Caesar Cardini facts for kids
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|Died||November 3, 1956
|Known for||Inventing the Caesar salad|
Cesare Cardini (also known as Caesar Cardini, February 24, 1896 – November 3, 1956) was an Italian restaurateur, chef, and hotel owner who, along with his brother Alex Cardini (November 23, 1899 – December 22, 1974), is credited with creating Caesar salad at his Tijuana restaurant, Caesar's.
Caesar Cardini was born as Cesare Cardini in Baveno, a comune on the shore of Lago Maggiore, and had seven siblings: Bonifacio, Annibale, Nereo, Alessandro, Carlotta, Gaudenzio and Maria. While the sisters, Bonifacio, and Annibale stayed in Italy, the other three brothers emigrated to America; Nereo opened a small hotel near the casino in Santa Cruz, California; Alessandro and Gaudenzio eventually were in the restaurant business in Mexico City. Alessandro, called Alex in the US, is reported to have been Caesar's partner in Tijuana, Mexico. Cesare sailed as a steerage passenger on board the RMS Olympic which arrived at the Port of New York on May 1, 1913. After inspection at Ellis Island, he boarded a train bound for Montreal.
Cesare eventually returned to Italy but returned to the United States in 1919. With his partner William Brown, he ran Brown's Restaurant in Sacramento, then moved to San Diego. At that time, he established the first of several restaurants in Tijuana, where he could avoid the restrictions of Prohibition. He married the musician Camille D. Stump on August 27, 1924 in Santa Ana, California. The couple had one daughter, Rosa Maria Cardini (1928–2003).
Cardini is credited with creating Caesar salad in 1924; it soon became fashionable among Hollywood and other celebrities, especially after he had moved his restaurant a few blocks to the hotel, which was built around 1929 (nowadays called Hotel Caesar's).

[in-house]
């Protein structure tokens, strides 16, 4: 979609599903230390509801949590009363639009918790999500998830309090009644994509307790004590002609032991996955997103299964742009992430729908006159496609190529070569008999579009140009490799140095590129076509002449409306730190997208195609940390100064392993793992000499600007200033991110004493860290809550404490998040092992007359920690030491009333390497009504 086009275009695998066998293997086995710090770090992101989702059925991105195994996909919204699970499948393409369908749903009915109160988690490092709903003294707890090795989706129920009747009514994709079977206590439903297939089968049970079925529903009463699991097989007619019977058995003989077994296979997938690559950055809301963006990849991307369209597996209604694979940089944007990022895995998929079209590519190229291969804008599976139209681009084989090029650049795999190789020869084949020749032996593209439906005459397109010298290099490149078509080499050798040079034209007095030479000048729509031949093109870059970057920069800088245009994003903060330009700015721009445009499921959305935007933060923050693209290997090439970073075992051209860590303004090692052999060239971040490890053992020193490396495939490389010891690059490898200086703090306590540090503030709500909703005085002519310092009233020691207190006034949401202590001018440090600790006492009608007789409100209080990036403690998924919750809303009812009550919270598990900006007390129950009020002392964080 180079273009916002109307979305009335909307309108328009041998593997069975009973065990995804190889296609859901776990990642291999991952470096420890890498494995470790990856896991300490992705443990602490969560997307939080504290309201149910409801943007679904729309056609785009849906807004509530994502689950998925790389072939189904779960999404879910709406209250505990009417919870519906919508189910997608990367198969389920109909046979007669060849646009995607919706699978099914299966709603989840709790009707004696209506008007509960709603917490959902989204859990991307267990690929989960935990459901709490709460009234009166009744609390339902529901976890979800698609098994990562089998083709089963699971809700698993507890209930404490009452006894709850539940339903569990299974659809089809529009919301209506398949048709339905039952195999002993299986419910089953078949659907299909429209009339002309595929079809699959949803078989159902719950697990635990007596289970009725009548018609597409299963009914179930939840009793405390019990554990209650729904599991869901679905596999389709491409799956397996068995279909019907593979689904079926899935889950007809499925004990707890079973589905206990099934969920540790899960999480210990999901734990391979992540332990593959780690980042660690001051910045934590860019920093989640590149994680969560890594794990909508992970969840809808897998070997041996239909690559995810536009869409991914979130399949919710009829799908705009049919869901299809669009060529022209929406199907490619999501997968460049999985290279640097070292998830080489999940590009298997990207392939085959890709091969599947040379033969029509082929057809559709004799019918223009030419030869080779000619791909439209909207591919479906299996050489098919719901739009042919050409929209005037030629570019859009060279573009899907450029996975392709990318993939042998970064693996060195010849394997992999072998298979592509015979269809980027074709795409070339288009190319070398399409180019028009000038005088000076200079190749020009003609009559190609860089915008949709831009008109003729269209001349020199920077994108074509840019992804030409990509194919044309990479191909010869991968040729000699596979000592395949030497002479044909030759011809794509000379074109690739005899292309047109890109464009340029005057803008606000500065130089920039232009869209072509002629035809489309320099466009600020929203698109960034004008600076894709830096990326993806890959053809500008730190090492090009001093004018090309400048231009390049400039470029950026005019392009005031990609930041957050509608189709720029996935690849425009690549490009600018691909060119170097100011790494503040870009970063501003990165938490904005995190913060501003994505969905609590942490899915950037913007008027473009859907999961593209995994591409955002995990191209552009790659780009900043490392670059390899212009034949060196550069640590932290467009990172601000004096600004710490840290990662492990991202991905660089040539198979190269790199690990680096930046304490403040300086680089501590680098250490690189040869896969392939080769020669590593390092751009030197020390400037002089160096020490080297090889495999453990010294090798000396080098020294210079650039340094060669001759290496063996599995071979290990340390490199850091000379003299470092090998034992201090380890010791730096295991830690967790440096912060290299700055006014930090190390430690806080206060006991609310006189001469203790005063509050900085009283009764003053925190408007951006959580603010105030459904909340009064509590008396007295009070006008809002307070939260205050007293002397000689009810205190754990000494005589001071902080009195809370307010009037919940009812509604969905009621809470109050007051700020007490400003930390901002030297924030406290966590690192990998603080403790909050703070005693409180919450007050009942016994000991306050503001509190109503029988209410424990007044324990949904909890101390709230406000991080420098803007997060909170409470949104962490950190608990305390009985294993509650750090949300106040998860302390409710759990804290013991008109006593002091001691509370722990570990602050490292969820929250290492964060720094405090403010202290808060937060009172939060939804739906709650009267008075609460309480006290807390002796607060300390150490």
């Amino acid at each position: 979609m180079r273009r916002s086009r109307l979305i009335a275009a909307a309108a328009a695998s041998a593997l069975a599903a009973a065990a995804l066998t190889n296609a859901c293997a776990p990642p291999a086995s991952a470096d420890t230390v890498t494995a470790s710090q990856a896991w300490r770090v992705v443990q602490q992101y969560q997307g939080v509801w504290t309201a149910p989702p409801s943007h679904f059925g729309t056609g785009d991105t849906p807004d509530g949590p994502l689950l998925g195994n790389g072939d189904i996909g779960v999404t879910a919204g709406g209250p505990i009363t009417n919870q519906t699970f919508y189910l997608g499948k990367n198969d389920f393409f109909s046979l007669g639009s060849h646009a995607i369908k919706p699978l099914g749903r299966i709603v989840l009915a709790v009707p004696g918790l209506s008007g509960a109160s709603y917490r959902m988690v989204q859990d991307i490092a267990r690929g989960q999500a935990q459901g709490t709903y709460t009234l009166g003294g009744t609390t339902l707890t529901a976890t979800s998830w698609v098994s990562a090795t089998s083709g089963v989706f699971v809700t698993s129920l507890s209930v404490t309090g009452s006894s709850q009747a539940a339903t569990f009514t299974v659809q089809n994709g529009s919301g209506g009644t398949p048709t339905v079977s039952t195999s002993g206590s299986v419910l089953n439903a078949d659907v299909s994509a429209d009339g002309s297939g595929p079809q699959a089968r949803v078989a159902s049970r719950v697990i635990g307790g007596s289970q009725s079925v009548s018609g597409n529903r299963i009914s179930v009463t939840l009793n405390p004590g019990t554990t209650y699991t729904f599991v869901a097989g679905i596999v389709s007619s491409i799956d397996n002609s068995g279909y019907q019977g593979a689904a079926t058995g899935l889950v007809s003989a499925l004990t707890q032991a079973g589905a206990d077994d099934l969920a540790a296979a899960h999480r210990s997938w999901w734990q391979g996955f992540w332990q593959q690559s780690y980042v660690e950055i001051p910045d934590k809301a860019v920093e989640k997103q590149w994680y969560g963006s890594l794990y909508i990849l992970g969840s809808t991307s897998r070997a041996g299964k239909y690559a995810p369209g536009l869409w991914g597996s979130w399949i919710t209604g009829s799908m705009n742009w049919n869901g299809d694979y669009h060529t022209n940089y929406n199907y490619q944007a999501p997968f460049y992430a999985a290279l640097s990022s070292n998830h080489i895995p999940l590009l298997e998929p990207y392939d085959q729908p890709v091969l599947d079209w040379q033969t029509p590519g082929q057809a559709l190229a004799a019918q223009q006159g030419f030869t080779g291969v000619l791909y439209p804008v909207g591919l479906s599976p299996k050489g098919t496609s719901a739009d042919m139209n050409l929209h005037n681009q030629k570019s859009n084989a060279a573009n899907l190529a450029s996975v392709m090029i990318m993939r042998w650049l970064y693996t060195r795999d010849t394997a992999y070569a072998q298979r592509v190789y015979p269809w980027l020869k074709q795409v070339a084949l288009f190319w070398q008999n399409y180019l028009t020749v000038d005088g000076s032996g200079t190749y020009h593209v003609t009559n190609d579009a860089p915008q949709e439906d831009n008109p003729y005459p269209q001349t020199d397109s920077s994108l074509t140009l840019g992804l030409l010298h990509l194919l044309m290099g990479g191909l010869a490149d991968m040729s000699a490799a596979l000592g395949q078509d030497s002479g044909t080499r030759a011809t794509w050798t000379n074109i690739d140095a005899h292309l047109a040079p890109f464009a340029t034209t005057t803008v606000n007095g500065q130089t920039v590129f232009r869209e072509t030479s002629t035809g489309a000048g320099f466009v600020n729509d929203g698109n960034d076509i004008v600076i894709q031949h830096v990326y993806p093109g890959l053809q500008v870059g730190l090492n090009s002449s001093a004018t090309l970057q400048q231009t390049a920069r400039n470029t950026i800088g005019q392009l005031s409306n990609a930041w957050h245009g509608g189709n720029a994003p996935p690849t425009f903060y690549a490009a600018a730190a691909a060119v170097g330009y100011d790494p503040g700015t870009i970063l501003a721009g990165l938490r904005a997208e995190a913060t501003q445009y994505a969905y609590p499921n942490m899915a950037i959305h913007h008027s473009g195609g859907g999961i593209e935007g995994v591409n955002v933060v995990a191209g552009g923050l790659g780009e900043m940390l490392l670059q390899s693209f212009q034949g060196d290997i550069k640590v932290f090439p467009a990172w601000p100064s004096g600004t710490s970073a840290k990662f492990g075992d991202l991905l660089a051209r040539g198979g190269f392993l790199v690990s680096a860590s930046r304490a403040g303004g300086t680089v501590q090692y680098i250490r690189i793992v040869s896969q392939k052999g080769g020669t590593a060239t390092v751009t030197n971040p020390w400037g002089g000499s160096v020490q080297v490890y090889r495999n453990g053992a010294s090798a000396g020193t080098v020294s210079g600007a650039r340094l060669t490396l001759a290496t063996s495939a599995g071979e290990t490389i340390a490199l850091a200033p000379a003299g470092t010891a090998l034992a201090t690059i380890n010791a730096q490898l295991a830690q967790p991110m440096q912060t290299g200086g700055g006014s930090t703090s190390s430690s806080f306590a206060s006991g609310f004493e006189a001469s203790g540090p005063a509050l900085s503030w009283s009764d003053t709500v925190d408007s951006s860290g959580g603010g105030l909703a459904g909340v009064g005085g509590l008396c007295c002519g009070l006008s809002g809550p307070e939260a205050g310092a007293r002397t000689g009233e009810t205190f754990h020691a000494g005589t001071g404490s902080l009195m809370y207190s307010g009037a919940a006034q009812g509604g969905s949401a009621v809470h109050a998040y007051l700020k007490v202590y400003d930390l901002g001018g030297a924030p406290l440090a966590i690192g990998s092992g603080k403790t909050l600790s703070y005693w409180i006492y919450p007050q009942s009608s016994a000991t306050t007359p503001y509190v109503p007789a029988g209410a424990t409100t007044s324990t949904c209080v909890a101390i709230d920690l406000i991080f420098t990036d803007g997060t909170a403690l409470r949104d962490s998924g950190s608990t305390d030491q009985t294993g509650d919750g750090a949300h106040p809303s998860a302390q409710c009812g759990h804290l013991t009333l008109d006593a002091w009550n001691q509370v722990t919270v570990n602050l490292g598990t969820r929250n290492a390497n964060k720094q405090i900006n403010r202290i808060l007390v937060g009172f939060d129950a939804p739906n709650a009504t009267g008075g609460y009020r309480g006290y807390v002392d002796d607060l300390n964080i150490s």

After the repeal of the Volstead Act and the Mexican government's enactment of a ban on gambling, business from tourism to Tijuana drastically fell off. Cardini quit his Mexican businesses in 1936 and moved back to San Diego to establish the Caesar Cardini Cafe. For several years, he operated Tavern Hacienda in San Diego, the Beacon Inn in Cardiff-by-the-Sea and his own Caesar Cardini Villa in Chula Vista.
The family moved to Los Angeles about 1938 and Cardini focused on the production and marketing of his salad dressing which he trademarked in 1948. He died in Good Samaritan Hospital on November 3, 1956 in Los Angeles following a stroke at his home at 8738 Bonner Drive and was buried in Inglewood Park Cemetery. His daughter took control of Caesar Cardini Foods Inc. Later, the Cardini's brand was sold, and is now owned by the T. Marzetti specialty salad dressing company. It is still popular and offers more than a dozen varieties of the original recipe.
In Tijuana, Caesar's Restaurant and Bar on Avenida Revolución, now under Baja Med celebrity chef Javier Plascencia, serves the "original Caesar's salad".
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